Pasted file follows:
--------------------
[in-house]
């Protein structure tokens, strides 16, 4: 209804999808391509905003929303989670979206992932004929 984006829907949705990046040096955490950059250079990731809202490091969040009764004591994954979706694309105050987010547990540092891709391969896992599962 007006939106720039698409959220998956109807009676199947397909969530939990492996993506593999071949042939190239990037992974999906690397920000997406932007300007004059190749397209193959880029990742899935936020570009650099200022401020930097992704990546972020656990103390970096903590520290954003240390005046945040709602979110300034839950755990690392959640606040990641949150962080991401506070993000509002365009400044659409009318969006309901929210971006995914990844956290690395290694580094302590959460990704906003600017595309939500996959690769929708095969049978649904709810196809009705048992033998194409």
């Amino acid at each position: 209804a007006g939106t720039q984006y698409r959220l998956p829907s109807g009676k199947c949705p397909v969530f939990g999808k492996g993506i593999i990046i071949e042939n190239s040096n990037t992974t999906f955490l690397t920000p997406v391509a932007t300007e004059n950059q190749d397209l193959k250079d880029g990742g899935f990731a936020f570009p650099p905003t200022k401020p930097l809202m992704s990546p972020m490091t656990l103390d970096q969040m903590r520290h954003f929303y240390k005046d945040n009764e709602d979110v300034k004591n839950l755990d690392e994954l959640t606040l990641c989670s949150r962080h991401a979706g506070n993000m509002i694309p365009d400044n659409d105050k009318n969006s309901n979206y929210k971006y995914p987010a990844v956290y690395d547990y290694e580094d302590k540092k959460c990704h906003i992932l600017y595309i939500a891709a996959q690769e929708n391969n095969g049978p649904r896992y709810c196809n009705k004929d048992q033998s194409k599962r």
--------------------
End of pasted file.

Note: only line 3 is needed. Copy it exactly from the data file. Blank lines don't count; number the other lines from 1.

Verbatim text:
């Amino acid at each position: 209804a007006g939106t720039q984006y698409r959220l998956p829907s109807g009676k199947c949705p397909v969530f939990g999808k492996g993506i593999i990046i071949e042939n190239s040096n990037t992974t999906f955490l690397t920000p997406v391509a932007t300007e004059n950059q190749d397209l193959k250079d880029g990742g899935f990731a936020f570009p650099p905003t200022k401020p930097l809202m992704s990546p972020m490091t656990l103390d970096q969040m903590r520290h954003f929303y240390k005046d945040n009764e709602d979110v300034k004591n839950l755990d690392e994954l959640t606040l990641c989670s949150r962080h991401a979706g506070n993000m509002i694309p365009d400044n659409d105050k009318n969006s309901n979206y929210k971006y995914p987010a990844v956290y690395d547990y290694e580094d302590k540092k959460c990704h906003i992932l600017y595309i939500a891709a996959q690769e929708n391969n095969g049978p649904r896992y709810c196809n009705k004929d048992q033998s194409k599962r």